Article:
Four campaign staffers of former Rep. Thaddeus McCotter (R-Mich) face multiple criminal charges of allegedly perpetuating election fraud: the latest twist in a GOP nomination scandal that scuttled the five-term congressman's reelection campaign and, it appears, hastened the resignation of his House seat.
An investigation by Michigan Attorney General Bill Schuette charged four members of McCotter's Livonia office with violating election laws by submitting fraudulent petition signatures to qualify Congressman McCotter for the 2012 Michigan ballot, the AG said Thursday.
"This was not simply Keystone Cops run amok –- serious criminal acts were committed," said Schuette in a press release. “In this case, the process of obtaining signatures and filing petitions to participate in the democratic process was perverted."
Schuette also alleged that the four campaign staffers had committed similar acts of fraud in the prior election -- bolstering petition signatures in 2008 with names from the 2006 campaign, according to a Gongwer News Service report.
The McCotter campaign's Deputy District Director, Don Yowchuang, has been charged with 10 counts of election fraud, one count of conspiracy (both five-year felonies) and six misdemeanor counts of falsely signing a nominating petition. District Director Paul Seewald has been charged with one felony count of conspiracy and nine misdemeanor counts of falsely signing; District Representative Mary Melissa Turnbull has been charged with one count of conspiracy and one misdemeanor count of falsely signing; former Scheduler Lori Anne O’Brady has been charged with charged with five misdemeanor counts of falsely signing.
The report, which was obtained by The Huffington Post, referred to the group as a “dysfunctional congressional staff that had completely lost its moral compass” who were “indifferent to the requirements of the law.”
Their actions meant that the former congressman could not qualify for a spot in this year's election, allowing the Tea Party-backed Kerry Bentivolio, a teacher and reindeer farmer from Milford, to run unopposed on the ballot for the August primary. McCotter indicated that he would mount a write-in campaign to capture the nomination before suddenly resigning his seat in July.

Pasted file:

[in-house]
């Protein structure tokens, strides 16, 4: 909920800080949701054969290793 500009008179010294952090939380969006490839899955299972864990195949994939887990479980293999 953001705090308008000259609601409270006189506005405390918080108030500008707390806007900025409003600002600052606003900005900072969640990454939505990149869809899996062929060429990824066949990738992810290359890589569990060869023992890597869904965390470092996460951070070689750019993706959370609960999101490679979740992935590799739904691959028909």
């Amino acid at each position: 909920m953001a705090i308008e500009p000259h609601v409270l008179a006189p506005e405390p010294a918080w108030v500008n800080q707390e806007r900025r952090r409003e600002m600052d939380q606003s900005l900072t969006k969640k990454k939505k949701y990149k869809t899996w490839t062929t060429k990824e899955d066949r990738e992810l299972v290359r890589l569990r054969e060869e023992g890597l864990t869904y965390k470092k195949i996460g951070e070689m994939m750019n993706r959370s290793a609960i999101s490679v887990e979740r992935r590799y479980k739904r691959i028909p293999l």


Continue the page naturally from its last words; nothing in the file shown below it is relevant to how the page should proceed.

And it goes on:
Bentivolio went on to defeat Republican candidate Nancy Cassis, who ran as a write-in candidate, by an almost 2-1 margin during Tuesday's primary. At the same time, a special primary and election must be held to elect a replacement from McCotter's district to serve out the remainder of his congressional term, which expires in January 2013.
Although McCotter's team submitted more than the 1,000 required signatures needed to appear on the ballot, Michigan Secretary of State Spokesman Fred Woodhams stated in May that only 200 to 300 of those turned in appeared to be valid. The Secretary of State's office handed the information to the Attorney General's office, which opened an investigation.
McCotter himself was not charged at the Thursday press conference, though he didn't escape criticism from the Attorney General.
"In a position of public trust, the elected official has a duty to be engaged and involved, and must ‘mind the store,’” said Schuette. “Here, former Congressman McCotter was asleep at the switch. He failed to mind the store and appears to have provided no supervision whatsoever to his staff members."
McCotter had called for an investigation into the alleged petition fraud during his resignation from the U.S. House.
"The buck stops with me," McCotter said in a statement at the time. "That's why I urge the continued investigation into the petitions. Everyone deserves to know what happened regarding this filing."
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